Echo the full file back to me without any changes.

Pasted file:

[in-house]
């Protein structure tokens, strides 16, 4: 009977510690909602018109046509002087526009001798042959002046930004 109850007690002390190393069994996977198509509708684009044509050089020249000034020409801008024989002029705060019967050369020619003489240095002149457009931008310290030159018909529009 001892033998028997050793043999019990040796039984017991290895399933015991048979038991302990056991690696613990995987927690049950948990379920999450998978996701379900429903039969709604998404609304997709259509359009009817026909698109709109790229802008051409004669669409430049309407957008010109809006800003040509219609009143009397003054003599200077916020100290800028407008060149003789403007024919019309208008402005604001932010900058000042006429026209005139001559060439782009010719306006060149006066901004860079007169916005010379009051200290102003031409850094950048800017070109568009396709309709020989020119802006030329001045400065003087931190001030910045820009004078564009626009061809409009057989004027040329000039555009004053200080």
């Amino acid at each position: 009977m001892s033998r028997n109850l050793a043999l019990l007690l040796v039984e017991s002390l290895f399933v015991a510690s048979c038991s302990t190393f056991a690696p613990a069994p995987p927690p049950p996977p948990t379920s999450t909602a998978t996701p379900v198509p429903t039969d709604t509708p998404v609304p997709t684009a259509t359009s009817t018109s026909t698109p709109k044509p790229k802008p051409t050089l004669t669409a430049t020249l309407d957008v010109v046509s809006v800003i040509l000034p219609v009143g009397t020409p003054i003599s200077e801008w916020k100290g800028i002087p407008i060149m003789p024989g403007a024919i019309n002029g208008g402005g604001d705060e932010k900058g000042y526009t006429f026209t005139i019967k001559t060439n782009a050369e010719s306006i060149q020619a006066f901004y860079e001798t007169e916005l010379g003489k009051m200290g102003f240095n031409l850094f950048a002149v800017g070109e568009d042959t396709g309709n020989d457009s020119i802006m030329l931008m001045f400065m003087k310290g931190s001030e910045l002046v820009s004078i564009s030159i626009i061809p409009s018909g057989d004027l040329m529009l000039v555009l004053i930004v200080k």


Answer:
[in-house]
């Protein structure tokens, strides 16, 4: 009977510690909602018109046509002087526009001798042959002046930004 109850007690002390190393069994996977198509509708684009044509050089020249000034020409801008024989002029705060019967050369020619003489240095002149457009931008310290030159018909529009 001892033998028997050793043999019990040796039984017991290895399933015991048979038991302990056991690696613990995987927690049950948990379920999450998978996701379900429903039969709604998404609304997709259509359009009817026909698109709109790229802008051409004669669409430049309407957008010109809006800003040509219609009143009397003054003599200077916020100290800028407008060149003789403007024919019309208008402005604001932010900058000042006429026209005139001559060439782009010719306006060149006066901004860079007169916005010379009051200290102003031409850094950048800017070109568009396709309709020989020119802006030329001045400065003087931190001030910045820009004078564009626009061809409009057989004027040329000039555009004053200080």
């Amino acid at each position: 009977m001892s033998r028997n109850l050793a043999l019990l007690l040796v039984e017991s002390l290895f399933v015991a510690s048979c038991s302990t190393f056991a690696p613990a069994p995987p927690p049950p996977p948990t379920s999450t909602a998978t996701p379900v198509p429903t039969d709604t509708p998404v609304p997709t684009a259509t359009s009817t018109s026909t698109p709109k044509p790229k802008p051409t050089l004669t669409a430049t020249l309407d957008v010109v046509s809006v800003i040509l000034p219609v009143g009397t020409p003054i003599s200077e801008w916020k100290g800028i002087p407008i060149m003789p024989g403007a024919i019309n002029g208008g402005g604001d705060e932010k900058g000042y526009t006429f026209t005139i019967k001559t060439n782009a050369e010719s306006i060149q020619a006066f901004y860079e001798t007169e916005l010379g003489k009051m200290g102003f240095n031409l850094f950048a002149v800017g070109e568009d042959t396709g309709n020989d457009s020119i802006m030329l931008m001045f400065m003087k310290g931190s001030e910045l002046v820009s004078i564009s030159i626009i061809p409009s018909g057989d004027l040329m529009l000039v555009l004053i930004v200080k």